When they did White Christmas the story was much more complete and the rivalries a little more tame and good-natured. I hope you’ll get a chance to view White Christmas soon or again. It’s on my holiday rotation list. I’ll queue that up in the next week or two.

Timothy-
Lane
Moderator
Posts: 1887
Permalink
Post Re: Turner Classic Movies
on: November 26, 2018, 11:31
Quote

I've seen White Christmas. Whether I see it this year depends on whether someone (aka TCM, pretty much) has it at a convenient time. I can understand what you mean about the Astaire-Crosby relationship. As it happens, due to MeTV having a Night Gallery I had never seen before at 11:30 p.m. last night, I didn't see the ending, switching over after the Thanksgiving scene. I would have watched it under other circumstances, but I also suspected I could do without seeing the ending. Wikipedia already told me what happened anyway. Having the first major commercial break a little earlier would have been nice, though.

Brad-
Nelson
Administrator
Posts: 1974
Permalink
Brad Nelson
Post Re: Turner Classic Movies
on: November 26, 2018, 18:44
Quote

but I also suspected I could do without seeing the ending.

The bit of schmaltz with Bing hiding behind the Christmas tree on the set where Linda Mason is doing a movie is basically the ending. They sing White Christmas together and we can suppose that she had again chose Bing and the Inn for her future. (This had gone back and forth at least a couple times, if not three times with various women.)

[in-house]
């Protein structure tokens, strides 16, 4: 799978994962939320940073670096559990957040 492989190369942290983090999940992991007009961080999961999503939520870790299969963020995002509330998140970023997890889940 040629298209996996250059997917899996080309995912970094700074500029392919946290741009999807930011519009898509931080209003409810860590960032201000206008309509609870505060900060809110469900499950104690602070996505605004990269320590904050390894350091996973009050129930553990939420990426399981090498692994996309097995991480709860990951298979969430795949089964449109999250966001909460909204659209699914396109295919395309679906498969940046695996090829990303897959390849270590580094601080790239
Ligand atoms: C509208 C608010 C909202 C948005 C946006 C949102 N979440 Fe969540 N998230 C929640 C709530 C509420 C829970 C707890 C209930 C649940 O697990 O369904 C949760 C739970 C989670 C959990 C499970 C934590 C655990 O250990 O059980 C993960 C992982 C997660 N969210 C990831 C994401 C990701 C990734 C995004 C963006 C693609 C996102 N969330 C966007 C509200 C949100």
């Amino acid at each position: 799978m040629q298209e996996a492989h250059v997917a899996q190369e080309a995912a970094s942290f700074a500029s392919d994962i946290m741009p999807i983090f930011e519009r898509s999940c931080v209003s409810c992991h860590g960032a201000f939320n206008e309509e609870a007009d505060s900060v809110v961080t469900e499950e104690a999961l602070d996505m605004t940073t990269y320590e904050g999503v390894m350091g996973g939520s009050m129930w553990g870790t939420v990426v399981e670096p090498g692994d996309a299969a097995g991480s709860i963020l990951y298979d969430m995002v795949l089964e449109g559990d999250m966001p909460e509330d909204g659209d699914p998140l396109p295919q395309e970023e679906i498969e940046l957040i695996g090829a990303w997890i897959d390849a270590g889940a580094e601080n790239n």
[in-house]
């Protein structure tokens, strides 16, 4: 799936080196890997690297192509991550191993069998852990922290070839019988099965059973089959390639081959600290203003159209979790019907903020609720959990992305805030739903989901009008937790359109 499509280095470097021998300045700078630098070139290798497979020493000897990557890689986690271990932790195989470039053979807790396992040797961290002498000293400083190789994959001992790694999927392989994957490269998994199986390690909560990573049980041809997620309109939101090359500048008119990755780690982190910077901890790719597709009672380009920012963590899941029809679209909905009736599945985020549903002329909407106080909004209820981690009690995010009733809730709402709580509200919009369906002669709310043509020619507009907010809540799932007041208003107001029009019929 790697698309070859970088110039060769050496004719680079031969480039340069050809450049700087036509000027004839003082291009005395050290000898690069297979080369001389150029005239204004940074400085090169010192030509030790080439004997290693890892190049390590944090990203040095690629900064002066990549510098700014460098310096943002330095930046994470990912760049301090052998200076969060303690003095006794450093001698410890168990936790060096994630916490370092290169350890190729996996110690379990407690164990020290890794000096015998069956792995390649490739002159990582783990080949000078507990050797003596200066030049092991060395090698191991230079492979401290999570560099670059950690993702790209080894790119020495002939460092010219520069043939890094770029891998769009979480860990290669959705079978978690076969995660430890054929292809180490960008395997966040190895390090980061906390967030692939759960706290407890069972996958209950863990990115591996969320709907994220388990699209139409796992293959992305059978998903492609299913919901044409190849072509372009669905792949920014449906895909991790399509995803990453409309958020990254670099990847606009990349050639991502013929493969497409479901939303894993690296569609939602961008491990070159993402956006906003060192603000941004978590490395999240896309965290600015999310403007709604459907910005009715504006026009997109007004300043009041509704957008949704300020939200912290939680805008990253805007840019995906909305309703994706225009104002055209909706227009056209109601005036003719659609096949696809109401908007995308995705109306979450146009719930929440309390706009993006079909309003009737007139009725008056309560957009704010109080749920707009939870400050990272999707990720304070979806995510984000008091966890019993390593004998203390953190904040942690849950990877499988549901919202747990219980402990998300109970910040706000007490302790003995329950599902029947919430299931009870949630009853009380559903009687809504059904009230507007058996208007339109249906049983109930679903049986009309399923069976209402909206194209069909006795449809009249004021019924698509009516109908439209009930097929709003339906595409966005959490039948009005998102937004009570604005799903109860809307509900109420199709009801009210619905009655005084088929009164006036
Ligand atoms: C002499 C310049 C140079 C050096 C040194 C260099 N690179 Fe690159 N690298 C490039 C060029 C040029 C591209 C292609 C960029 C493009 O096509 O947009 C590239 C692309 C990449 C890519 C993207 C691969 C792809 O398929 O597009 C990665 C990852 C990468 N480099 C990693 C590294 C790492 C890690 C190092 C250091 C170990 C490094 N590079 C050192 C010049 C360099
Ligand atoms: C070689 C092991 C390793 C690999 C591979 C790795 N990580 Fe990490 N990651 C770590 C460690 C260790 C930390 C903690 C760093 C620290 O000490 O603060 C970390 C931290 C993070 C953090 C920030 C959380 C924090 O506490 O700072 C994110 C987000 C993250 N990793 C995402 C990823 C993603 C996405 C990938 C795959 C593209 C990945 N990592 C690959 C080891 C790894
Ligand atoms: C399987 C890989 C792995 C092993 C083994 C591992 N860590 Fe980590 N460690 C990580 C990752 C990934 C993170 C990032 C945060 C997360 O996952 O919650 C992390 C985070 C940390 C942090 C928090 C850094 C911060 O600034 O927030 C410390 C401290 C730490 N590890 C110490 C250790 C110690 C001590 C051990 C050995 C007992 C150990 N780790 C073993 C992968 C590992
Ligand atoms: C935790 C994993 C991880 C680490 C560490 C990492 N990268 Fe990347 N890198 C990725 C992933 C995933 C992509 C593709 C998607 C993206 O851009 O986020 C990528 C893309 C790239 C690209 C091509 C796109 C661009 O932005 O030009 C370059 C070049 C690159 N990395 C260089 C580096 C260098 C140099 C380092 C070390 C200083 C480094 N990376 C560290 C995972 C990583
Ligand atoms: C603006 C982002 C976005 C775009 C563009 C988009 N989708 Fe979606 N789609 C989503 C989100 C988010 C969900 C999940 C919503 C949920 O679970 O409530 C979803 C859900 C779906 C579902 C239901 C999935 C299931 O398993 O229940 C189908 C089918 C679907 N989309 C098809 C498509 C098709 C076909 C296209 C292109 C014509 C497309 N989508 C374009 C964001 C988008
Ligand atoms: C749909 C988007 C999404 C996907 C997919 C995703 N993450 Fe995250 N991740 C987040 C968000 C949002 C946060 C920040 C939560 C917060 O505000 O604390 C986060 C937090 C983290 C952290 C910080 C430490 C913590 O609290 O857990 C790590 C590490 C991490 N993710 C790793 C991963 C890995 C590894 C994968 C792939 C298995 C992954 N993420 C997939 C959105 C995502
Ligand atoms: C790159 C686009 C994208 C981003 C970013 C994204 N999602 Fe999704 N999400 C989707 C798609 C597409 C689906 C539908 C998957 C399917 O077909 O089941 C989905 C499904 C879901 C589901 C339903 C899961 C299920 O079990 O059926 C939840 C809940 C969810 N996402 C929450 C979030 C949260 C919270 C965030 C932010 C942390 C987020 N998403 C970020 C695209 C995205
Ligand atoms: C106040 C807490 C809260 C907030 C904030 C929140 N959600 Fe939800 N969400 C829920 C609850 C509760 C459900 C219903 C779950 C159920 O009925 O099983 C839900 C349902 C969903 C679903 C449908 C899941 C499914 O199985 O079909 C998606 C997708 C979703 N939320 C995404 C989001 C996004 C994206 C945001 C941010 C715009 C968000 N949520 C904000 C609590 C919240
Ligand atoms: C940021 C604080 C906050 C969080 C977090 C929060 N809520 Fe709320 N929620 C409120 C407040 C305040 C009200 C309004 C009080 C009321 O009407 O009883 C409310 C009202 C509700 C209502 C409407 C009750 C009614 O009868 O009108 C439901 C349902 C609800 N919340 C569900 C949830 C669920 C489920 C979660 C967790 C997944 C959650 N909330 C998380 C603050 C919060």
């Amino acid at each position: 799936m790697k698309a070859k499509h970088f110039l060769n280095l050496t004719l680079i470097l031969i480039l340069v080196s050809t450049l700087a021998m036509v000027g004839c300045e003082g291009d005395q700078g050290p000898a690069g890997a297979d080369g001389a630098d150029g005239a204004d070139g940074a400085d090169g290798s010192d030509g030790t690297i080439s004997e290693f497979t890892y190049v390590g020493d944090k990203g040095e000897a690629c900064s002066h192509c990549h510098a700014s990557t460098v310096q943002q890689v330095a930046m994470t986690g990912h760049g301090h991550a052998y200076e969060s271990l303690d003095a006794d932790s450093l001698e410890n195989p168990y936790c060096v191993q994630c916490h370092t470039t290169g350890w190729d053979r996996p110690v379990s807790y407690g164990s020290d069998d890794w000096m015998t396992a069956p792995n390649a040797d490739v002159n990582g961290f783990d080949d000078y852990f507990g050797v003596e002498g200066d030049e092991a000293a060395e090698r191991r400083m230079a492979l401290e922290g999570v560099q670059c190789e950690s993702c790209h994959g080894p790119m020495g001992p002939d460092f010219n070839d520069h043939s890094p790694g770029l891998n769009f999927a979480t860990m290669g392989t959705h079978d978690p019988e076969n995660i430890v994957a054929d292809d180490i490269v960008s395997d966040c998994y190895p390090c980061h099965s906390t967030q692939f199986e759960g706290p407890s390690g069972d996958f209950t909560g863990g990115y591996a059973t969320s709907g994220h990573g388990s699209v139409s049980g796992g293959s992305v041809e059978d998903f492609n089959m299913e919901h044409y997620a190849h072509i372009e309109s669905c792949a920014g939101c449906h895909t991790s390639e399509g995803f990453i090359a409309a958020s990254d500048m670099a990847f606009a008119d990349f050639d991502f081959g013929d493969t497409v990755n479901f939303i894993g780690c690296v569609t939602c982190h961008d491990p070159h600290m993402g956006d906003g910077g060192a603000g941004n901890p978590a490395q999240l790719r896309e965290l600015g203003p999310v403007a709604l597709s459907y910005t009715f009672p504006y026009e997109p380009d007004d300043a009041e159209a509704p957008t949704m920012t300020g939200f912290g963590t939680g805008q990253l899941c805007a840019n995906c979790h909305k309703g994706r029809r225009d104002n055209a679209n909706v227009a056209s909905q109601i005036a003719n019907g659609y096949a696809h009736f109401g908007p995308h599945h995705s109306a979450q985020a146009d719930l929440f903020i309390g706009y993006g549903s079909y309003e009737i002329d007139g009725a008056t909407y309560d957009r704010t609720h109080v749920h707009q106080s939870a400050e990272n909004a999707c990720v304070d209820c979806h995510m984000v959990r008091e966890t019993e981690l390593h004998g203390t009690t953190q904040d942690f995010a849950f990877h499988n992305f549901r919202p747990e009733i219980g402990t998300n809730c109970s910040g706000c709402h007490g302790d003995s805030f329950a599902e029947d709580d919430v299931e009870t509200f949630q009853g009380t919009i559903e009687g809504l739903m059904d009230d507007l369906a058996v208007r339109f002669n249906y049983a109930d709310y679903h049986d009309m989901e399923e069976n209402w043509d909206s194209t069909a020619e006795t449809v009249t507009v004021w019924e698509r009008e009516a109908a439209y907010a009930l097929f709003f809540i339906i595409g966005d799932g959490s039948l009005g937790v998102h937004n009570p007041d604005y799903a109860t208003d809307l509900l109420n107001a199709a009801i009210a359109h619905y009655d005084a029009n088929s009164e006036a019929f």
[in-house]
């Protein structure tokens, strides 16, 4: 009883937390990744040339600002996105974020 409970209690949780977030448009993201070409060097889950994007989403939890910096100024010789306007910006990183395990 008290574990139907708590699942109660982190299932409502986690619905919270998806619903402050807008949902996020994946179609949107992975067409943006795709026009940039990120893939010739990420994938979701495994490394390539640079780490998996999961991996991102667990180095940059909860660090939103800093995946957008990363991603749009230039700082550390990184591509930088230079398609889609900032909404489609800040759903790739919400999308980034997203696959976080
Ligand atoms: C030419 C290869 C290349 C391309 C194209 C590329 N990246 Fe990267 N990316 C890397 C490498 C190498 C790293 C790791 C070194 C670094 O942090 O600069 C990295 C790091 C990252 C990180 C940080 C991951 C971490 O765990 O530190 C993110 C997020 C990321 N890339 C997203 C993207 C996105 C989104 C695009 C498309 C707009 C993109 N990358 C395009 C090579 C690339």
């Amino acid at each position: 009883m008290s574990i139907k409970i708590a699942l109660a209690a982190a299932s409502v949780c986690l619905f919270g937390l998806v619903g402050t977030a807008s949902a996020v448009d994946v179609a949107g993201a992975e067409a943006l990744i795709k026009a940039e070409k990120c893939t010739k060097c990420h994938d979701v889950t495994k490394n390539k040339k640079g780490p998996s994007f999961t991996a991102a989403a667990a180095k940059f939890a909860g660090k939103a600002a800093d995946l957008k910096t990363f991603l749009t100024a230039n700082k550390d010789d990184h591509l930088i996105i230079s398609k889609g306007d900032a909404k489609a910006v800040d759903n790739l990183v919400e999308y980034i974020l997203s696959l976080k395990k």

But who knows? She seems awful flighty. Moving to another show while the other is in progress is a sure sign it isn’t holding one’s interest.

Timothy-
Lane
Moderator
Posts: 1887
Permalink
Post Re: Turner Classic Movies
on: December 10, 2018, 16:22
Quote

Last night, TCM had some interesting movies that I watched. At 8:00 EST they had It Happened on 5th Avenue, which has been discussed here elsewhere. I enjoyed it, which is good because I missed the second episode of FNC's Scandalous: Chappaquiddick for it. Then at 10:15 they had O. Henry's Full House, with versions of 5 of his stories. I missed one because it was opposite a MeTV Night Gallery with 2 short episodes I hadn't seen before (but did enjoy). But I did get to see "The Ransom of Red Chief" (which I read in 9th grade) and "The Gift of the Magi" (which I believe is included in the Poetry and Fiction section here).

They telegraphed somewhat the ending on "The Ransom of Red Chief". His parents are about to have dinner and decide to set a place for their son even though they haven't seen him in a couple of days, figuring that eventually he's going to be hungry. Then they see the two crooks put a sack over him and haul him off. Their reaction is to conclude (rightly) that they're probably from out of town.

Pages: 1 2 [3] 4 5 6 >> Last
Mingle Forum by cartpauj
Version: 1.0.34 ; Page loaded in: 0.296 seconds.